What are the differences between the corporate world and the rest of the world? Well, not as much as you might think.
- The first step in being promotable is to recognize what skills are essential for your job. A manager who thinks you're falling short in this job isn't going to consider you for the next one. You don't have to be perfect, but you do need to be good at the essentials. For example, if your job is to develop new products, you need to be creative. If your job is to sell software, well, you have to be good at sales. While these necessary skills vary between jobs, there are three skills you have to master that are job agnostic, and these are deadlines, communication, and what we call connecting the dots.
Let's look at these in a little more detail so you can evaluate how you stack up. First, deadlines. Now every job has deadlines, whether it's a quarterly number to hit, a daily report to fill out, or just your boss saying, "Get back to me tomorrow." And making these deadlines often goes unnoticed, but missing the deadline causes a big problem for other people. You don't want your name brought up in the conversation about whose report we're waiting on, and the higher up you go, the more important the deadline and the less supervision you have in meeting them.
In our work with organizations, we can spot the people who consistently have excuses and the people who are always on time. Now the second area to evaluate yourself on is the accuracy of your communication. Now, communication is a little harder to define, but it's critical. Your communication is your verbal, nonverbal, and electronic communication. And to be considered promotable, your communication needs to be both timely and accurate.
Here's a way to evaluate yourself. How many unread emails do you have? And how often do you get the email saying, "Just following up on?" When you speak up in meetings, do people listen to you? And when you provide information, do people say, "Thank you," or do they have to ask you a lot of questions? And we'll cover more about your language in specific situations throughout this course, but for now, think about how people experience you. Do you provide them with what they need in a timely and accurate way? Do they leave your exchanges feeling satisfied? If you think you may be struggling with communication, the LinkedIn Library has tons of courses on how to improve your communication.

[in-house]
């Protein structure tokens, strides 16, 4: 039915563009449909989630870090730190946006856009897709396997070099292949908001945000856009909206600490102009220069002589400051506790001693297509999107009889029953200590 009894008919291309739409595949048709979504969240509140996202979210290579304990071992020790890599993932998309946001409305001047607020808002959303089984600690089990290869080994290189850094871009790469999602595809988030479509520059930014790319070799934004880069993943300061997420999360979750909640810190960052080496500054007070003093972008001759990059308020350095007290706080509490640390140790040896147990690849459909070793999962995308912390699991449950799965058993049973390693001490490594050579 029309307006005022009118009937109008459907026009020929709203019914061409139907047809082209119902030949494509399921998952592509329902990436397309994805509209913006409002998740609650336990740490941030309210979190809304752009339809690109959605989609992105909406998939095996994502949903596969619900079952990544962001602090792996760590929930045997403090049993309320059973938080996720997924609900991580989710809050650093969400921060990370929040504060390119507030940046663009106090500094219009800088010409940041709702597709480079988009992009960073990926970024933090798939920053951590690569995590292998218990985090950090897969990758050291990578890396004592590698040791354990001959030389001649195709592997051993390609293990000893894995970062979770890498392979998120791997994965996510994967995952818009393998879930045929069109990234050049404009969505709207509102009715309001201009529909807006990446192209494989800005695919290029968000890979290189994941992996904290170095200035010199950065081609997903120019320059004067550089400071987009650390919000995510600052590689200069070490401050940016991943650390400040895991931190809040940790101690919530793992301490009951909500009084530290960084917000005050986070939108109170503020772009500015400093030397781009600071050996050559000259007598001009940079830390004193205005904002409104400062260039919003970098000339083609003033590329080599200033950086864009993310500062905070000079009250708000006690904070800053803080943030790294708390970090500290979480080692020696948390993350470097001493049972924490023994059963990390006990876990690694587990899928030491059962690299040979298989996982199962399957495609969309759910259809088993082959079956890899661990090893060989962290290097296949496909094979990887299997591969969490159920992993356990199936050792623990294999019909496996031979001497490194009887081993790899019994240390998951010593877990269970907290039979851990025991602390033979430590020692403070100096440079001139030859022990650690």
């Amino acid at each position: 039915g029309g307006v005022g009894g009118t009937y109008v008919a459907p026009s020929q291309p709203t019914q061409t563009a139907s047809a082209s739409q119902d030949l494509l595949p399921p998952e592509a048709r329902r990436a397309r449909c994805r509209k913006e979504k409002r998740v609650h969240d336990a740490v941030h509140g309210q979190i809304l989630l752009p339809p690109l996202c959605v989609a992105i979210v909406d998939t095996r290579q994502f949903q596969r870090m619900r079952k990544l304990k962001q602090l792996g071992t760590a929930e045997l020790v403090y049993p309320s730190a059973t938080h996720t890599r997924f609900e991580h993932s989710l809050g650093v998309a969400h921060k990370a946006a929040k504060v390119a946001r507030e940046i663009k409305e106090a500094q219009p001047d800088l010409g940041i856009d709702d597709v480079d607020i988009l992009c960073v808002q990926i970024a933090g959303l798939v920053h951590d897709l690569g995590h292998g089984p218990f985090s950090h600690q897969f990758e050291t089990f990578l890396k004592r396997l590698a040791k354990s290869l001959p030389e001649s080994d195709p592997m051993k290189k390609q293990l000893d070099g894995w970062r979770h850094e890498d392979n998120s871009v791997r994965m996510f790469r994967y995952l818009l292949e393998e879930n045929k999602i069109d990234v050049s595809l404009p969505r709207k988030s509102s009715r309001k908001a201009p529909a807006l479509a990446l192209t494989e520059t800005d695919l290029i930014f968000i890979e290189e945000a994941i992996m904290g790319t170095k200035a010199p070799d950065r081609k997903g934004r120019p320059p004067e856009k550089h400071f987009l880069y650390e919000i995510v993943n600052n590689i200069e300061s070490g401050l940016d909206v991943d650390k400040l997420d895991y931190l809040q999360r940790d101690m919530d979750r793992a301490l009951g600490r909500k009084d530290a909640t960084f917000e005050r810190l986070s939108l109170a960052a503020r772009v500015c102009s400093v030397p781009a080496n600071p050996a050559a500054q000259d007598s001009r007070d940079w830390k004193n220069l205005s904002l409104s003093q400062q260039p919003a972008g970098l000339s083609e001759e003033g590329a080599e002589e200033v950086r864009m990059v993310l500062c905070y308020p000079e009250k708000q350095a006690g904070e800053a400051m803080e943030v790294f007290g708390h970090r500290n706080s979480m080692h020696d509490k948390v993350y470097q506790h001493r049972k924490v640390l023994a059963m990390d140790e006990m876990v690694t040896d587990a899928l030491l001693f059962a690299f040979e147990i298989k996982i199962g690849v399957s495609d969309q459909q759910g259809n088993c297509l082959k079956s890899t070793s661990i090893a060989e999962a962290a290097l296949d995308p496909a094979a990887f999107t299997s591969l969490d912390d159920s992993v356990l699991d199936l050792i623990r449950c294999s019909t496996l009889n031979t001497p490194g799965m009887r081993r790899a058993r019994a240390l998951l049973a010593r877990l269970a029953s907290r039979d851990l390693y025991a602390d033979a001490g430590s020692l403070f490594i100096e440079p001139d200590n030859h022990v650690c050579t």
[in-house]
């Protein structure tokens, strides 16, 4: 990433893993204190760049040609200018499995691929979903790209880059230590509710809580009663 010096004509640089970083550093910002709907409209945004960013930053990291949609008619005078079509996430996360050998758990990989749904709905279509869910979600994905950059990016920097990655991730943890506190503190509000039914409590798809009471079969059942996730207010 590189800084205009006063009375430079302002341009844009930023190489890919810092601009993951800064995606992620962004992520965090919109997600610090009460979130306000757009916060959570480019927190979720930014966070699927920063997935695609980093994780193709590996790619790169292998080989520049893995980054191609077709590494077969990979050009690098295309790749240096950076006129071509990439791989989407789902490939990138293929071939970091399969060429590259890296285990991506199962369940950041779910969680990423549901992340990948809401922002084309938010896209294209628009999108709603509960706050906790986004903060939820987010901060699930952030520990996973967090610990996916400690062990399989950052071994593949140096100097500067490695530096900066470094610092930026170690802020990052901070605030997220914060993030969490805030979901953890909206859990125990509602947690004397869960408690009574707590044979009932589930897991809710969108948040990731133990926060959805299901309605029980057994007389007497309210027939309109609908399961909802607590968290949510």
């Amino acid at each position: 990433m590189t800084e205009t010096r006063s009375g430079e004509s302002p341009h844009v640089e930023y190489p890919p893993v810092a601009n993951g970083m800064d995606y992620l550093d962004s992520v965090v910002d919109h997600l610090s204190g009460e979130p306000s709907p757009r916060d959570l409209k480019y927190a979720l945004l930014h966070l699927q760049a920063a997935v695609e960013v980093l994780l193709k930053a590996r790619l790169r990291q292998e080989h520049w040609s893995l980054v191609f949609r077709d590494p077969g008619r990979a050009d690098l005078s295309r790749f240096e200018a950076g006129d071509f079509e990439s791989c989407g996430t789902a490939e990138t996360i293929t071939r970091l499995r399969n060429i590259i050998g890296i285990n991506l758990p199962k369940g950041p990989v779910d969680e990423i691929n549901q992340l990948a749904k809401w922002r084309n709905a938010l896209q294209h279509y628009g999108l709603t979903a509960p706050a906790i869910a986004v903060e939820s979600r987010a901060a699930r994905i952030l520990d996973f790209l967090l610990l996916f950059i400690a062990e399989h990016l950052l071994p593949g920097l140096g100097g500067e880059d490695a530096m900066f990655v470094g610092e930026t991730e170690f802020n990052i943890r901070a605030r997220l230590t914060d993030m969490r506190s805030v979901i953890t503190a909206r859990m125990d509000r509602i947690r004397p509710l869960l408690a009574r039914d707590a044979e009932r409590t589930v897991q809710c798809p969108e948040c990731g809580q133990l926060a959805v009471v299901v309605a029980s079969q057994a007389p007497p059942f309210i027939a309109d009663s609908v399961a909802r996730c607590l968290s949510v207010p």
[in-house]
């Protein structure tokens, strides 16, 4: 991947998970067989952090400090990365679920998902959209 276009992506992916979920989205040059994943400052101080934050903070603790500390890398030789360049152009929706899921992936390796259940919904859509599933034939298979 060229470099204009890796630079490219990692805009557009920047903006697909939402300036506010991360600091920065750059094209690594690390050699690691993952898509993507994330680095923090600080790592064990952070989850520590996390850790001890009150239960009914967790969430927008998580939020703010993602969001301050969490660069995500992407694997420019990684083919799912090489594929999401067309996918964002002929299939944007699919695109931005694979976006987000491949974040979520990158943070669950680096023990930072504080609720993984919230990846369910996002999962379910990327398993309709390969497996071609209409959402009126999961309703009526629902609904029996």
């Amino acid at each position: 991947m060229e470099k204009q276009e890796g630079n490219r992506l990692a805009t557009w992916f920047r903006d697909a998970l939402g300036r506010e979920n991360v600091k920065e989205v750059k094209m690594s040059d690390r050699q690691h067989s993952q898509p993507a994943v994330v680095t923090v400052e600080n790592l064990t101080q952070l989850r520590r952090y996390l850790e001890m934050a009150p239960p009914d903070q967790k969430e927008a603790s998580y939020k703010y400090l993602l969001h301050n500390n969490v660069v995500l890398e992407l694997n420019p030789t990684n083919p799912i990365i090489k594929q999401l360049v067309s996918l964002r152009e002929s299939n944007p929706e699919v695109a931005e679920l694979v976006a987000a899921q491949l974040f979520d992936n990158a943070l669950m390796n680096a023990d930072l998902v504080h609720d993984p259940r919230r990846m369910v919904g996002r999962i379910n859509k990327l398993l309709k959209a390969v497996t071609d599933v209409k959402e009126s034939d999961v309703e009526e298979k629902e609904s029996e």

Third, look at your ability to do what we call connect the dots. It can be easy to feel like your days are just spent putting out fires or dealing with that overflowing inbox, but think back to why you were hired. What results are you supposed to be getting for your organization? Why did they create your job and what kind of value did they want you to add? Are you fulfilling that? If you want to be promoted, you need to be proactive, not reactive. You need to connect the dots between your daily activity and how you further the organizational goals.
You want to demonstrate that pattern of results, not just showing up every day for a rinse and repeat of last week. And when considering someone for a promotion, leaders are looking for someone who is valuable and strategic, and when you're evaluating your own potential for a promotion, you need to do the same. Being promotable means doing the job you have today well. It means being someone who meets deadlines, and it also means someone who communicates in a clear way and connects the dots between their job and the big picture.
These skills give you the foundation you need to go get that promotion.
- Knowing when to step up and when to step down
- Dialing into leadership language
- Listening actively
- Creating supporters
- Interacting with your peers, your boss, and senior leadership
- Owning a failure, even if it was not your fault
- What to do when you are promotable, and your peers are not
- When and how to ask for the promotion